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Oh How Times Have Changed!
Salary figures today makes 1993 salaries look paltry.
by Bob Lamb
Bills Daily Correspondent
May 15, 2002

In March, 1993, the Buffalo Bills set the NFL abuzz by giving guard, Glenn Parker, a new, 2-year contract for the unheard sum of $2 million dollars including a $100,000 signing bonus. His base salary for 1993 was $960,000 and 1994 - $1.1 million. His linemates at the time were somewhat less well compensated. Kent Hull received (at the time) a contract averaging $876,000 running through the 1994 season. Howard Ballard (Pro-Bowler) would get $700,000 for the 1993 season. Jim Richter was in the last year of his contract for $675,000 after being an All-Pro in 1991. The original starter at right guard, John Davis was coming off arthroscopic knee surgery after Super Bowl XXVII and was slated to make $425,000 for the 1993 season. While the numbers seem laughable by today's standards, it was big news back then. Only Wil Wolford would surpass Parker in the salary pecking order with his "big" expected payout soon to come as the new salary cap was coming into existence. At the time, Vic Carucci (Buffalo News) reported the "some" were joking that Parker should share some of his raise with Kent Hull, "who often aided him in pass-protection." Parker and Hull were close friends and shared season tickets at the Buffalo Sabres games.

Parker played four more seasons for the Buffalo Bills, starting 51 of 59 games. He played every position on the offensive line but center. After participating in all of the Bills' 1997 pre-season and training camps - Parker was unceremoniously cut on August 24, 1997. He was a frequent target for criticism by the "Coach" on WGR radio and many Bills' fans. Four days later he was signed by The KC Chiefs and after missing the first game of the season, started all 15 games (at RT) and served two more seasons with the Chiefs including winning the team "Player of the Year" designation in 1998. Oddly enough, the Chiefs were pursuing Parker back in 1993 but the "restricted" designation held over Parker would have meant the Chiefs would have had to compensate the Bills with a #3 draft choice. After three seasons with the Chiefs, the NY Giants signed him as an unrestricted free agent and his NFL career is now entering its' 13th season.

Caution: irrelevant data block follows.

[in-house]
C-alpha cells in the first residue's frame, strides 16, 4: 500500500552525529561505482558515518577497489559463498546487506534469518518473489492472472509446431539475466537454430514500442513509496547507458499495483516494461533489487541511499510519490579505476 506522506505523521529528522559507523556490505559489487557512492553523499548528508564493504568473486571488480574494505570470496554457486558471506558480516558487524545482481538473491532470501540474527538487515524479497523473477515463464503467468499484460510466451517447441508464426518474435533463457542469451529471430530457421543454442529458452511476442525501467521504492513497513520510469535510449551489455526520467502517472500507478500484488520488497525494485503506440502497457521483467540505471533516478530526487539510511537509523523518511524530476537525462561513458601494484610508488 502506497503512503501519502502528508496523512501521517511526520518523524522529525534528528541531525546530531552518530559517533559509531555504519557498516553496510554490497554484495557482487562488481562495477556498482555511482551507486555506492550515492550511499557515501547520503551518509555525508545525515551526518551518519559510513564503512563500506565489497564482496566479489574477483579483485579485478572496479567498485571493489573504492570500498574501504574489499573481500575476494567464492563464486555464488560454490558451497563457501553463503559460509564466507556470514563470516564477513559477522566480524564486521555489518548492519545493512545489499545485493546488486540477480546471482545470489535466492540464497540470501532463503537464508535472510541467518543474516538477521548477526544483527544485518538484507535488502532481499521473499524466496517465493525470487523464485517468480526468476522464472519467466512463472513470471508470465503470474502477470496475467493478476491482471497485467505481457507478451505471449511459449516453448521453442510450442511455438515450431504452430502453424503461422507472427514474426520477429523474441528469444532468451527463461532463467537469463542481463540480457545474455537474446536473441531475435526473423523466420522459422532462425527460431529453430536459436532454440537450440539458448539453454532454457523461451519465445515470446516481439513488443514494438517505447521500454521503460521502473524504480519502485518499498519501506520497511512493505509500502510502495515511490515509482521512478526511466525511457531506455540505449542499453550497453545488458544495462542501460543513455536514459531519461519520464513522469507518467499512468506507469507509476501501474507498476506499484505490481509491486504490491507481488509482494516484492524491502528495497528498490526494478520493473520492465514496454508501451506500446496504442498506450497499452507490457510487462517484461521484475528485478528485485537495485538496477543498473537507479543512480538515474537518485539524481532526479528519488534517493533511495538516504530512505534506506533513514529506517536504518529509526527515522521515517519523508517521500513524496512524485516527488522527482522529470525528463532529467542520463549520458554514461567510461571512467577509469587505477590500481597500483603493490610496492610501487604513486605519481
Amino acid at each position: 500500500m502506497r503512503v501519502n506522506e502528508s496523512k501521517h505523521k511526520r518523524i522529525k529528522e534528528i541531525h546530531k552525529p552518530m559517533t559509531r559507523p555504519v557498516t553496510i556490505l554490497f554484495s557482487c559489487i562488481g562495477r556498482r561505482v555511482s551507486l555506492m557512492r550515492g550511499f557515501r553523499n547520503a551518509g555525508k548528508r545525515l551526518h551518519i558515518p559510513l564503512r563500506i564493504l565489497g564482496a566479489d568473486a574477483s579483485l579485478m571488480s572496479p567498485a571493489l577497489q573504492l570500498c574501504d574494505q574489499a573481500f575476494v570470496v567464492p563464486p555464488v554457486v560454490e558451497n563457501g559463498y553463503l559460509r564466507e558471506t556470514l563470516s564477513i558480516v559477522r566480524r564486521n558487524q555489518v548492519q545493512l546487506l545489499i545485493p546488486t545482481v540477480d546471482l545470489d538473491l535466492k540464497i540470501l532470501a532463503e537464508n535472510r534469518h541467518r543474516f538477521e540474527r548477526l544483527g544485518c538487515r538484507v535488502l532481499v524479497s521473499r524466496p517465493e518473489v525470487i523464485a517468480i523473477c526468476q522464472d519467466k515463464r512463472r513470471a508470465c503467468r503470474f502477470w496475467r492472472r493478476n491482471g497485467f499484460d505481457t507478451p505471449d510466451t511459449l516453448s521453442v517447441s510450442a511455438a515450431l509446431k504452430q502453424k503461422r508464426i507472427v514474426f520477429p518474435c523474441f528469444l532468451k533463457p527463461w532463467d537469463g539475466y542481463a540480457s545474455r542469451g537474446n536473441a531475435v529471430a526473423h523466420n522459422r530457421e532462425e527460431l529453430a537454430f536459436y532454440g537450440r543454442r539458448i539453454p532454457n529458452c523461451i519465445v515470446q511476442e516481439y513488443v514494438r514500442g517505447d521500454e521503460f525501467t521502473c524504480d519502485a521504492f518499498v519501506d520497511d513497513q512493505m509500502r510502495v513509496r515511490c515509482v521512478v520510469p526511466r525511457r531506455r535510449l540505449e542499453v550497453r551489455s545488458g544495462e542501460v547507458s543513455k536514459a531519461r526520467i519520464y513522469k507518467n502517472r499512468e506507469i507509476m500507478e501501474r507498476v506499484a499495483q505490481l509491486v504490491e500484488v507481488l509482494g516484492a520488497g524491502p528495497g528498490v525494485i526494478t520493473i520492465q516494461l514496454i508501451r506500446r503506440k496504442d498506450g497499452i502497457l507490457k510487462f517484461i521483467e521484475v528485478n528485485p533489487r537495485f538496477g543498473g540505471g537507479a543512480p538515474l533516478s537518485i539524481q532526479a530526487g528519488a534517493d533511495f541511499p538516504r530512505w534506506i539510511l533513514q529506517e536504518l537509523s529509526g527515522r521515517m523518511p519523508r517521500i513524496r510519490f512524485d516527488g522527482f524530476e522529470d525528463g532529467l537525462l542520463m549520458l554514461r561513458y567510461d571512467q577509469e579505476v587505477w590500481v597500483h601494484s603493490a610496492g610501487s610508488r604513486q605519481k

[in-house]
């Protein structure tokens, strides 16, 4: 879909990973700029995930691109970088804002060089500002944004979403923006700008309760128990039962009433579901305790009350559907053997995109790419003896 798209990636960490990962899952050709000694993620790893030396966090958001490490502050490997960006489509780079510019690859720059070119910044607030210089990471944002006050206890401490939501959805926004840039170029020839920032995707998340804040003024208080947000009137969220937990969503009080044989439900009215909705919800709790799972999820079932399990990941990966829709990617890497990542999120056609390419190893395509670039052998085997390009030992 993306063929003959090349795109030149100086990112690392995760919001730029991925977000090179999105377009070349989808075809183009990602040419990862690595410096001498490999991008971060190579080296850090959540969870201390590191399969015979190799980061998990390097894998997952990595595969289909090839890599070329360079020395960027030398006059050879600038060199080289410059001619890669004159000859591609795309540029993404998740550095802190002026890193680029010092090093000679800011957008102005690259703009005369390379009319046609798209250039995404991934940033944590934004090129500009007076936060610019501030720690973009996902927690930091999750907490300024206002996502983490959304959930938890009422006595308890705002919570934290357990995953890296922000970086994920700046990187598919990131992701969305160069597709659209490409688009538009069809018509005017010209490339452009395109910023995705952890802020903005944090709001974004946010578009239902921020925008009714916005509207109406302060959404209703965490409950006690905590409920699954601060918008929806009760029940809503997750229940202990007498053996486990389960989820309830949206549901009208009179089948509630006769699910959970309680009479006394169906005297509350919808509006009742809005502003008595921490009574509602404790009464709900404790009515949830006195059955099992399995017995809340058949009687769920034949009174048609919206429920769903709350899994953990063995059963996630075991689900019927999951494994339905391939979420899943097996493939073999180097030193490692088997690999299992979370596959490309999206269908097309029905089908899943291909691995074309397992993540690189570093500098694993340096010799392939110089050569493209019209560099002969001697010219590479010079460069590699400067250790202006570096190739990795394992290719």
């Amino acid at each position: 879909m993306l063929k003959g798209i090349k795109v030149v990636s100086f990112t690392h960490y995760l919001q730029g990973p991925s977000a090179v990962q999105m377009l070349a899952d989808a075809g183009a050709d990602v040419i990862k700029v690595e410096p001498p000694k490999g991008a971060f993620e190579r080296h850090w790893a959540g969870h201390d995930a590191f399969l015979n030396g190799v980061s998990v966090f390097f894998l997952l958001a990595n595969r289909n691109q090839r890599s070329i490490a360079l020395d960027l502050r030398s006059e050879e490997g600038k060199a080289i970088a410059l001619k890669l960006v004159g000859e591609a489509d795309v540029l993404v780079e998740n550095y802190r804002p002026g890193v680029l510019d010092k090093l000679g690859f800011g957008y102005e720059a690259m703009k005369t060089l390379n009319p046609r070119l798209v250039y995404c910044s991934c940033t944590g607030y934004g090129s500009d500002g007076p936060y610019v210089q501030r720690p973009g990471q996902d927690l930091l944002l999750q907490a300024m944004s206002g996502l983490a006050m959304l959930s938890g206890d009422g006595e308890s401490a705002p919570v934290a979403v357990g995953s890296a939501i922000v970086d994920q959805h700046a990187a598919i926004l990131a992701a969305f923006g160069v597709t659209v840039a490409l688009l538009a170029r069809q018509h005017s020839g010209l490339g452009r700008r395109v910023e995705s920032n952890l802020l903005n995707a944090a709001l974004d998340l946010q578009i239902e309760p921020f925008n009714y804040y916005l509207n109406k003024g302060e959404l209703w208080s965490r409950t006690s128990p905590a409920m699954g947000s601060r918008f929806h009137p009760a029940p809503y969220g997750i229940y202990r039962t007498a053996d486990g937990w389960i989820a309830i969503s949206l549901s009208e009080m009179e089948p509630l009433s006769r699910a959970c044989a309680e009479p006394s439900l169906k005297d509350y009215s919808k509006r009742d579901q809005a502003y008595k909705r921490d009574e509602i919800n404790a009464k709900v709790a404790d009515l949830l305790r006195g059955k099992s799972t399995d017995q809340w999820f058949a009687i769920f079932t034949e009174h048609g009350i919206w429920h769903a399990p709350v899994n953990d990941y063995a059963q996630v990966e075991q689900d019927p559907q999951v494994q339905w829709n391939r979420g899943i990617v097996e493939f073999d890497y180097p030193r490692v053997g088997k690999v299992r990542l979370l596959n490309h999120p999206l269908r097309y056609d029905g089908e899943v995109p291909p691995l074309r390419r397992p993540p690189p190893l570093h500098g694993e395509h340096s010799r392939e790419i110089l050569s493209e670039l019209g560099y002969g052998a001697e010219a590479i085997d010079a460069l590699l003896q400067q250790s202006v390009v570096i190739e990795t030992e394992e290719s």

Today, salary escalation has made such amounts (in 1993) seem paltry. That was the first year of the "New Deal" and players were scrambling for their share. But, in 1993 some football fans were aghast at what stars were asking for. Thurman Thomas was scheduled to make $1.45 million but was making noise that $3 million would be better compensation - quarterback money (including Jim Kelly back then). The Bills were talking to WR, Bill Brooks, who wanted $1.2 million (he eventually signed a three-year, $3.5 million deal). Carlton Bailey left the Bills for the NY Giants for a three-year, $5.25 million dollar deal. Wil Wolford eventually signed with the Colts for three years and $7.5 million. Jeff Wright was looking for $1 million. Ken Davis was making an average of $500,000 and thought $700,000 would make him feel better. And, of course, Bruce Smith thought he should be paid equal to or better than Reggie Smith ($17 million - four years).

That season the Bills had made Shane Conlan, James Lofton, Pete Metzelaars, Carlton Bailey, Mitch Frerotte, Clifford Hicks, Mark Pike, Rob Awalt and Adam Linger unrestricted free agents. By May, 1993 Conlan was gone (Rams) along with; Wolford (Colts), Lofton (Raiders), Bailey (Giants), Frerotte (Seattle) and Hicks (NJ Jets). Pete Metzelaars, Mark Pike, Rob Awalt and Adam Linger all returned to the squad.

Times never change - only the faces and names - some of today's Bills' fans want John Fina's scalp, he may be as unappreciated as Parker was.

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